Jhe year 2022 promises to be quite difficult for the American stock market. Soaring inflation should cause the Federal Reserve to continue raising benchmark interest rates, which could further stifle short-term economic growth. Unsurprisingly, both the S&P500 and the Nasdaq Compound are down 17% and 24%, respectively, since the start of the year.
Whereas bear markets can be painful for many investors, they provide a window of opportunity for bargain-hunting investors looking for fundamentally sound companies. Business spending on areas such as networking, security and surveillance will be less affected during a recession, as these are essential business services. Thus, companies such as Cloudy (NYSE:NET) and Datadog (NASDAQ:DDOG) should continue to grow even in difficult market conditions.
Here’s why these companies may prove to be attractive investment opportunities in July 2022.
Shares of leading cloud-based content delivery (CDN) and distributed denial-of-service (DDoS) networks cyber security player Cloudy (NYSE:NET) are down more than 56% since the start of the year. Investors are worried free-cash-flow-negative stocks in difficult economic times. The company is also not yet profitable, mainly due to significant stock compensation expense among other general and administrative expenses. Despite these challenges, the magnitude of the equity price correction appears unwarranted.
Cloudflare native cloud edge network (data computing is performed in localized data centers closer to end users rather than at a centralized location) spans 270 cities in more than 100 countries around the world. The company provides its customers with a highly efficient, scalable, affordable and secure software-based networking solution that helps improve the performance, reliability and security of their business critical applications and software infrastructure. The company also offers tools for developers to build and run custom programmable apps on the Cloudflare platform.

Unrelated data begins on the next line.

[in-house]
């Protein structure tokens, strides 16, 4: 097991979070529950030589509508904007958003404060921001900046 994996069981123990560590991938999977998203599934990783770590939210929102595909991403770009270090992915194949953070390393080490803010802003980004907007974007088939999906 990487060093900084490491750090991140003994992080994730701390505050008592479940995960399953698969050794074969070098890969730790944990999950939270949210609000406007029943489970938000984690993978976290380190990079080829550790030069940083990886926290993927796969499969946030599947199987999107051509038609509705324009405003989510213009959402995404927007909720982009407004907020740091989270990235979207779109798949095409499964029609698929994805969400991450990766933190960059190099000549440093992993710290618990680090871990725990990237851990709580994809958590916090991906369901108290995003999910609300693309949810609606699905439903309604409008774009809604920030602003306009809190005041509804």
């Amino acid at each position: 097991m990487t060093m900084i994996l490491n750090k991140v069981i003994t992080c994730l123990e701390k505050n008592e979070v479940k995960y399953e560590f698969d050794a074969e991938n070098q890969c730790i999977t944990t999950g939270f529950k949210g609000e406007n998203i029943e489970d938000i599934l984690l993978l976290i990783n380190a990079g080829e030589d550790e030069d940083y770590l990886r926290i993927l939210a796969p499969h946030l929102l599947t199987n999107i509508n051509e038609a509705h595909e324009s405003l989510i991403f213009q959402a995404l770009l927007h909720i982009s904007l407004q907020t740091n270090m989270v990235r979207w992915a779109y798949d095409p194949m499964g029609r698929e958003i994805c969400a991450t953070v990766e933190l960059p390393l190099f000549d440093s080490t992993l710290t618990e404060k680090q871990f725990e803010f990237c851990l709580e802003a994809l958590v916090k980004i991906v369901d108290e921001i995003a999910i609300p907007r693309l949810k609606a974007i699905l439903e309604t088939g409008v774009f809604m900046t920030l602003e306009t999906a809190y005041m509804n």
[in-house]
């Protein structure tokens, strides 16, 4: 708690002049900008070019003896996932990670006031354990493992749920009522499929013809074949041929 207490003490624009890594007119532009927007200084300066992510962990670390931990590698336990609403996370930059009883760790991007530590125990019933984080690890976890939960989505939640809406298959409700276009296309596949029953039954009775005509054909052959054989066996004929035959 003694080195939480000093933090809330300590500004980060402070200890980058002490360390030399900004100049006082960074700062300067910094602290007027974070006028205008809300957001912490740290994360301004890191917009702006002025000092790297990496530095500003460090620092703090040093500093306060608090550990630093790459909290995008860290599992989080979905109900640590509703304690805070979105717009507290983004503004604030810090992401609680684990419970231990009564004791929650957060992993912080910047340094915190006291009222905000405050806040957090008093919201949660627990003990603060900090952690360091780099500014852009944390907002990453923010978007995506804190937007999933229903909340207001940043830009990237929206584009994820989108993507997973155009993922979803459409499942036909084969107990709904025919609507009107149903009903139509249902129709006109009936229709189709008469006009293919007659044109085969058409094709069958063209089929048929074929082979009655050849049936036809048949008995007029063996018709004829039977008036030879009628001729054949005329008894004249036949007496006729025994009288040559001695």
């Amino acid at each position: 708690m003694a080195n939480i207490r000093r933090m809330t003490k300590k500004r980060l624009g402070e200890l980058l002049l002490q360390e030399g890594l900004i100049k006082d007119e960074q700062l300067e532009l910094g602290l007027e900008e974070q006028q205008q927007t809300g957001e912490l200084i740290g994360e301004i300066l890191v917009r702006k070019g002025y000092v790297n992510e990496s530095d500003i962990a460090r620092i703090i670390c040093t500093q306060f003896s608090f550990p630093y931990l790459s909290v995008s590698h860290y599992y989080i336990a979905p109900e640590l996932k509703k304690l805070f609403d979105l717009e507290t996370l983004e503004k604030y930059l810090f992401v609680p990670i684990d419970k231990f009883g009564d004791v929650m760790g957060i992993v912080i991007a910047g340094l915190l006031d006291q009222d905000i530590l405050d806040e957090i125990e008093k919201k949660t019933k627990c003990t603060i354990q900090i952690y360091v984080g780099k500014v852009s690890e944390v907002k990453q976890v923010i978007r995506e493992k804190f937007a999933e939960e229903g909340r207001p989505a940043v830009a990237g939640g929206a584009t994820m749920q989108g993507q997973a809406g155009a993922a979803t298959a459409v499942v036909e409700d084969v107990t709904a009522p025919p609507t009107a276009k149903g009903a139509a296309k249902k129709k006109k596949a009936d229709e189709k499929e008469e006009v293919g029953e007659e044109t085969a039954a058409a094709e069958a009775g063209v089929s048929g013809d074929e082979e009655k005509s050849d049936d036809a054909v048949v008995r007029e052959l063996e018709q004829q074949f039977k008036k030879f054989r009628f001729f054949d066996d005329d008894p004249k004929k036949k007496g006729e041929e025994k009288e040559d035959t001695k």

Cloudflare has managed to successfully implement a “freemium” pricing model. Here, basic networking and security services are offered for free to customers, and customers have to upgrade to paid plans to access advanced features. The strategy appears to be working well, given that the company’s number of paying customers has grown annually at a compound average growth rate (CAGR) of 28%, from 73,555 in the first quarter of 2019 to 154,109 in the first. quarter of 2022 (end March 31, 2022). The company’s large clients (paying annualized revenues greater than 0,000) grew at a much faster rate each year with a CAGR of 66%, growing from 336 to 1,537 in the same frame.
Cloudflare reported a net dollar retention rate (DBNRR) of 127% in Q1. This means paying customers in Q1 2021 spent 27% more on Cloudflare solutions in Q1 2022, including the impact of customer churn. With customers switching to more Cloudflare products, it has become more difficult for them to switch to the competition. The company’s gross retention rate of over 90% highlights the loyalty of its customer base.
Cloudflare is currently targeting a total addressable market of $115 billion, which is expected to grow to $135 billion by 2024. Against this backdrop, with the company’s revenue of just $656 million in 2021, there remains significant potential future growth in the years to come. quarters.
2. Data Dog
Shares of Datadog, a leader in application performance monitoring and observability, have fallen 40% so far this year. This drop can be attributed mostly to broader market declines. However, the fundamental history of the company is intact.
Datadog has managed to grow its revenue year-over-year by more than 65% since 2017. The company is targeting an estimated market of $42 billion in 2022 and is expected to grow to $53 billion by 2025.
Datadog’s customer count grew 30.3% year-over-year to 19,800 at the end of the first quarter (ended March 31, 2022). Currently, 81% of customers use more than two products and 35% use more than four products. The company reported an impressive increase in large enterprise customers (paying annual recurring revenue of over $100,000 and $1 million). Additionally, existing customers have consistently spent more on Datadog’s solutions in subsequent years, as evidenced by its DBNRR of over 130% for the past 19 consecutive quarters. The company’s gross dollar revenue retention rate of over 95% also highlights its low churn rate. A loyal customer base including several large customers coupled with an effective upselling strategy can help Datadog withstand the pressures of the recession.
Datadog is not yet a profitable business. However, the company already has a positive cash flow. The company is currently trading at 13.2 times forward sales, the lowest since January 2021. Considering all of these positives, this growth stock seems like a smart long-term investment.
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